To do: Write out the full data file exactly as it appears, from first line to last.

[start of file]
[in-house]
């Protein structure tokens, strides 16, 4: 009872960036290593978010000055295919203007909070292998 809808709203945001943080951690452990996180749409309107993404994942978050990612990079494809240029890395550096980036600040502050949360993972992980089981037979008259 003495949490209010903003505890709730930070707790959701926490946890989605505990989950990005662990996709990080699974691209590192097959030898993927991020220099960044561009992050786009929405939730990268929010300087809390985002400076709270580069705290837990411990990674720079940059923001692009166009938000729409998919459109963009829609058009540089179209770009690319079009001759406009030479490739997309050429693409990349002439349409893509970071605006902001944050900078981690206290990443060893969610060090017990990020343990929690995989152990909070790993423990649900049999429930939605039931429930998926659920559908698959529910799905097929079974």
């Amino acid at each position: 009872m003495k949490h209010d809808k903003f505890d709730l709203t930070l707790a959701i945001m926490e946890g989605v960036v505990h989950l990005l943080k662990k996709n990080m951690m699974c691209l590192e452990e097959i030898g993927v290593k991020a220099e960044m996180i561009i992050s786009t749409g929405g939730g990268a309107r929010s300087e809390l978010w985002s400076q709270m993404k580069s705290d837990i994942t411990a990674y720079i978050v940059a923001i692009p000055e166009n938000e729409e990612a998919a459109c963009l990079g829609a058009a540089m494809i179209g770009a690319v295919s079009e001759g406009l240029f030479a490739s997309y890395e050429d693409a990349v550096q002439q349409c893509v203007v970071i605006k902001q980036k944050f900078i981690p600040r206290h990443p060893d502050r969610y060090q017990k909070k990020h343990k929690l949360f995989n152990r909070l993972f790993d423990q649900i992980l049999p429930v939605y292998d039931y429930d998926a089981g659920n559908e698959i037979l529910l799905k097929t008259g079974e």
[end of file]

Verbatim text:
[in-house]
């Protein structure tokens, strides 16, 4: 009872960036290593978010000055295919203007909070292998 809808709203945001943080951690452990996180749409309107993404994942978050990612990079494809240029890395550096980036600040502050949360993972992980089981037979008259 003495949490209010903003505890709730930070707790959701926490946890989605505990989950990005662990996709990080699974691209590192097959030898993927991020220099960044561009992050786009929405939730990268929010300087809390985002400076709270580069705290837990411990990674720079940059923001692009166009938000729409998919459109963009829609058009540089179209770009690319079009001759406009030479490739997309050429693409990349002439349409893509970071605006902001944050900078981690206290990443060893969610060090017990990020343990929690995989152990909070790993423990649900049999429930939605039931429930998926659920559908698959529910799905097929079974």
């Amino acid at each position: 009872m003495k949490h209010d809808k903003f505890d709730l709203t930070l707790a959701i945001m926490e946890g989605v960036v505990h989950l990005l943080k662990k996709n990080m951690m699974c691209l590192e452990e097959i030898g993927v290593k991020a220099e960044m996180i561009i992050s786009t749409g929405g939730g990268a309107r929010s300087e809390l978010w985002s400076q709270m993404k580069s705290d837990i994942t411990a990674y720079i978050v940059a923001i692009p000055e166009n938000e729409e990612a998919a459109c963009l990079g829609a058009a540089m494809i179209g770009a690319v295919s079009e001759g406009l240029f030479a490739s997309y890395e050429d693409a990349v550096q002439q349409c893509v203007v970071i605006k902001q980036k944050f900078i981690p600040r206290h990443p060893d502050r969610y060090q017990k909070k990020h343990k929690l949360f995989n152990r909070l993972f790993d423990q649900i992980l049999p429930v939605y292998d039931y429930d998926a089981g659920n559908e698959i037979l529910l799905k097929t008259g079974e």